The MOM has also barred him from employing foreign domestic workers (FDW).
Razalee was fined $12,000 for six charges for non-payment of salary, $1,000 for failure to maintain a proper salary record, and $8,000 for illegal employment.
Ms Umi lodged a complaint with MOM on June 11 last year that her employer had not been paying her salary.
Investigations revealed that Razalee failed to pay her in full from February 2010 to May last year, and the arrears amounted to $7,450.
He was also unable to produce any record showing the breakdown of salary payments, and had continued to employ Ms Umi after her work permit was revoked in February 2012 because he had defaulted on his monthly FDW levy payments.
Ms Umi is now placed with a new employer, and Razalee has paid her salary arrears in full.
This is not an isolated case, said an MOM release.
In the first half of this year, three other employers were convicted of not paying their maids' salaries.
In 2013 and 2012, five and 12 employers were convicted of the same offence respectively, and were fined up to $7,000.
Employers must ensure prompt payment of salaries to their FDWs at least once every month, MOM said.
Those who fail to do so can be fined up to $10,000 and/or jailed for up to 12 months if convicted under the EFMA.
- DEREK WONG
Not common for employers to default on pay
The director of casework at Humanitarian Organisation for Migration Economics has seen her fair share of cases where employers default on salary.
Ms Valli Pillai said most domestic helpers will approach them or the Ministry of Manpower (MOM) if they do not get paid after a few months.
But sometimes, it goes on for years because the maids feel attached to the family.
"Last year, a domestic helper was not paid for two years because of the family's financial situation. She agreed to continue working because she was worried that no one would care for the elderly family member if she left," said Ms Valli.
But most bosses of maid agencies said it is not common for employers to default on salary.
Mr Karl Tan, owner of Inter-Mares Management Services, said his agency has not seen such a case since it started in 1983.
"Such cases usually do not happen. I estimate only about 10 cases I have heard about in the last five years," he said.
Island Maids director Gabriel Ee said he has not encountered such an issue in his five years in the industry and attributed this to the strict regulations of the law.
"Some employers may not pay their maids as they are not satisfied with their performance," said Mr Ee.
Mr Tan added: "Some people are plain dishonest and want such services for free. But others may have their financial constraints and barely qualify to hire a maid in terms of their household income."
He said there could also be cases where employers withhold pay from their maids with the latter's consent.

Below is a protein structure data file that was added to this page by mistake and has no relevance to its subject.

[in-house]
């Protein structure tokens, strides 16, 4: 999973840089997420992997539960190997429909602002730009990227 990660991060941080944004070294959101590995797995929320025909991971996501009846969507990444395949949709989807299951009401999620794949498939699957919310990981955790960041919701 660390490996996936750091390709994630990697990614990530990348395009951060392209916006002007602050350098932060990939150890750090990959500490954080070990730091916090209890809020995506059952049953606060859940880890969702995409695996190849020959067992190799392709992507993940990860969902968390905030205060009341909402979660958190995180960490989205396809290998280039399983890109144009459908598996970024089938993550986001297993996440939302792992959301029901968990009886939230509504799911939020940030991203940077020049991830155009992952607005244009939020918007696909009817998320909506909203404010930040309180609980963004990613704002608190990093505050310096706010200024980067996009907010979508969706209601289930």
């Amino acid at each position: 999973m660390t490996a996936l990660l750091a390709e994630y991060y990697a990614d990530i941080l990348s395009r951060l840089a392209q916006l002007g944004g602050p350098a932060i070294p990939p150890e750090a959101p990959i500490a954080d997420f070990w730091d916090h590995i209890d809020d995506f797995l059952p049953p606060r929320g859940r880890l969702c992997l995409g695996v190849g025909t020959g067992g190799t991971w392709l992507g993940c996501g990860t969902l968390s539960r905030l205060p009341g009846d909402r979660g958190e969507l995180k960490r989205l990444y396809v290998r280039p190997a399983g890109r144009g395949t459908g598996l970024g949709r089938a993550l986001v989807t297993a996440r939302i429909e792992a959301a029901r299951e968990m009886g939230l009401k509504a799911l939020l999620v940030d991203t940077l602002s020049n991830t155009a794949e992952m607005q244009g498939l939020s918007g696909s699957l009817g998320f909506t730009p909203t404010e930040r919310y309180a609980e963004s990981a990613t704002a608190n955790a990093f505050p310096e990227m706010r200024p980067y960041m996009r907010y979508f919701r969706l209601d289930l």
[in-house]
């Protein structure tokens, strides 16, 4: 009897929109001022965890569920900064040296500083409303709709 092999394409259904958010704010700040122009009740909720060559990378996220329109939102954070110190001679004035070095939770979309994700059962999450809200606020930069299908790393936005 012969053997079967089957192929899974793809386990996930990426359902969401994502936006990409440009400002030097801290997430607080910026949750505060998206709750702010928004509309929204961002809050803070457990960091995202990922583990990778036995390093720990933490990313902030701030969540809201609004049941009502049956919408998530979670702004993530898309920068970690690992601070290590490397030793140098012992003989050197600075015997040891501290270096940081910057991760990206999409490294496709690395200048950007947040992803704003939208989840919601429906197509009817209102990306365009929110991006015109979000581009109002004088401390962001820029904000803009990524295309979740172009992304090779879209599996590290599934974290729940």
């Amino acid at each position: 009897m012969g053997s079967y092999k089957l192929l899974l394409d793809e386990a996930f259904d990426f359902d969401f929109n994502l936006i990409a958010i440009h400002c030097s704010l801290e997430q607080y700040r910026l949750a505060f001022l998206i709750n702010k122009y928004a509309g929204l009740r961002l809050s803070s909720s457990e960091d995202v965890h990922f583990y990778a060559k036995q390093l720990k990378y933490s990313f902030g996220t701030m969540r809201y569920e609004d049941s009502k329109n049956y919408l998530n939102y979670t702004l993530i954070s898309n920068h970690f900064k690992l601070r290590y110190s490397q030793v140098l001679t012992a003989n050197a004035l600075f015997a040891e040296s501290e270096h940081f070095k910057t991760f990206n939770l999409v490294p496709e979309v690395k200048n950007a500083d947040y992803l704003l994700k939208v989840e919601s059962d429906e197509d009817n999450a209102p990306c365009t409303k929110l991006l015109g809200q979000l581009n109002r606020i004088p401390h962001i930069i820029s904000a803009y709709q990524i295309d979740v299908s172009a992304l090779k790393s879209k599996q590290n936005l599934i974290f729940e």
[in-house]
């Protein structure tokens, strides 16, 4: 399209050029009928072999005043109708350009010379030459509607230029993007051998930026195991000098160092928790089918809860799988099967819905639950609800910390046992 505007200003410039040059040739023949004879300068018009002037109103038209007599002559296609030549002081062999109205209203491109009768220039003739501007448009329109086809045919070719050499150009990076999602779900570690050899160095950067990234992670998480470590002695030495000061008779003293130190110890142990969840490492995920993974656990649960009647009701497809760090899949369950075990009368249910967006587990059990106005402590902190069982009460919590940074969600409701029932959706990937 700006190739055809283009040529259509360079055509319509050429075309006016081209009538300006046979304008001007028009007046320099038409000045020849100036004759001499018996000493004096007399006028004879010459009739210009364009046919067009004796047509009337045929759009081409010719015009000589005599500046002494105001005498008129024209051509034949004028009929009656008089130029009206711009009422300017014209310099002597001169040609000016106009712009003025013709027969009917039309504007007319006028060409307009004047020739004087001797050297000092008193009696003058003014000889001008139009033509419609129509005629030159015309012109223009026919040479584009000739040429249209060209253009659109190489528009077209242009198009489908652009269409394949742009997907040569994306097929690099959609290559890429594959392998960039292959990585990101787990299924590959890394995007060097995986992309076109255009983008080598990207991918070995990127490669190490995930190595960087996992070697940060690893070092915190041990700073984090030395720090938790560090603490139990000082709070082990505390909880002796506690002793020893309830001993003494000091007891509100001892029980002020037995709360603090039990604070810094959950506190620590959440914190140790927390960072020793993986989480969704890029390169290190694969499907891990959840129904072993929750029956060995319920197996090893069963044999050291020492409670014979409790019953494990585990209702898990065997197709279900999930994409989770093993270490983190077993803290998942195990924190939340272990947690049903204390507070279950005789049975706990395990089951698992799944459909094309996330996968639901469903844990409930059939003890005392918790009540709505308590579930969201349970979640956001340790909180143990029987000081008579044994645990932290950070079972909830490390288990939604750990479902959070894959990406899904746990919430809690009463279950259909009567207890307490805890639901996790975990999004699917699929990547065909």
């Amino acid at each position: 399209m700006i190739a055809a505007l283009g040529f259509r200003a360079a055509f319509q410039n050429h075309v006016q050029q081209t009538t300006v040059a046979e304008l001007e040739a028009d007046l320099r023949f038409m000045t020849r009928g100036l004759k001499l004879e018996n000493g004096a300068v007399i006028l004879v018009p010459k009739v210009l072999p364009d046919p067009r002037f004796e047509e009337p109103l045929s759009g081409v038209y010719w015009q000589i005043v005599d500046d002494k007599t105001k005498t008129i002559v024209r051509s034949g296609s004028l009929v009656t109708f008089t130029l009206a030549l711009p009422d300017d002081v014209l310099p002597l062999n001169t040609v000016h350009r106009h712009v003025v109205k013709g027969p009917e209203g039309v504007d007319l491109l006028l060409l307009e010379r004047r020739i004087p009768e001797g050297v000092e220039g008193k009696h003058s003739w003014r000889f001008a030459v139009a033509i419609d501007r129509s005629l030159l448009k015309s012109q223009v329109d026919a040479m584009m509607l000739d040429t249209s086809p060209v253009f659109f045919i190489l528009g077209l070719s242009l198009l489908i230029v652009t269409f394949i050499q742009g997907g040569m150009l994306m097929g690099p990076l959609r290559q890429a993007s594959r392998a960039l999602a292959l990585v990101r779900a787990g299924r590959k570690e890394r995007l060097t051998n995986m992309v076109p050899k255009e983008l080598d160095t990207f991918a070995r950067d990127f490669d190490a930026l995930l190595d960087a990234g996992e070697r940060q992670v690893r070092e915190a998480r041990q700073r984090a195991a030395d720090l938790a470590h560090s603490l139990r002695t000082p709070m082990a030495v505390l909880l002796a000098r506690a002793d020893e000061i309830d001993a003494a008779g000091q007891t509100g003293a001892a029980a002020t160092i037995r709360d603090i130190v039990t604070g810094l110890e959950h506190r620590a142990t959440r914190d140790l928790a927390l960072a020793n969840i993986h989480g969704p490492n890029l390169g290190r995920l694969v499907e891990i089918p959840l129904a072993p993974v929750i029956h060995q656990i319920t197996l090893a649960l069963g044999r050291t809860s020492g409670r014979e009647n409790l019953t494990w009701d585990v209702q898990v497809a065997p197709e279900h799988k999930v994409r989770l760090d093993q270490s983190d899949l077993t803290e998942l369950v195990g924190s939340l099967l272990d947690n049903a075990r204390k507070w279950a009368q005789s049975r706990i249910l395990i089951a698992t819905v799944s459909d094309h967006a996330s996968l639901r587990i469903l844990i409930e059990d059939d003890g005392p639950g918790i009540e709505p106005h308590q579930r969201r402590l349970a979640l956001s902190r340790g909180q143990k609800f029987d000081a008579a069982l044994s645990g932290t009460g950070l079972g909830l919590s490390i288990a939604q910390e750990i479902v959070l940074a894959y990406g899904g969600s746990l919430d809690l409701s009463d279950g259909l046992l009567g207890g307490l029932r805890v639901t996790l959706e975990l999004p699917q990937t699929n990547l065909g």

In such cases, employer and maid may create a joint account where the maid's cash withdrawals have to be made with the consent of the employer.
But Ms Valli discourages domestic helpers from this practice.
"They are adults, after all, that's why they are working here. Seeing their own money every month is also motivation for them to keep working.
"I've also heard of cases of fraud when the employer took $1,000 from their domestic worker's account. Both the employer and the helper had an ATM card to the account, but the employer denied taking out the money," she said.
Foreign domestic workers seeking assistance or advice on well-being issues can call the MOM helpline for distressed FDWs at 1800-339-5505.
- DEREK WONG
TNP PHOTO: JEREMY LONG
Last year, a domestic helper was not paid for two years because of the family's financial situation. She agreed to continue working because she was worried that no one would care for the elderly family member if she left.
- Director of casework at Humanitarian Organisation for Migration Economics, Ms Valli Pillai
Former property agent Wong Pui Kwan, 28, was jailed for a year on April 22 for abusing her domestic worker, Ms Rinonos Analyn Almoite.
Besides deducting money from her salary for mistakes she made, Wong also splashed her with cooking oil, caned her, cut hair off from the top of her head, threw a chair at her and outraged her modesty by pulling her shorts and panties down to her feet.
In all, Ms Rinonos and another maid, Ms Su Su Han from Myanmar, received only $60 in allowance since they started work.
Rafidah Rahmat, 34, pleaded guilty to 16 charges for failure to pay salaries amounting to $2,944 to her maid and to a charge of failure to maintain a proper salary record.
She was fined a total of $7,000 (in default five weeks' jail) for five charges that were proceeded on.
The maid has since received the salary owed to her.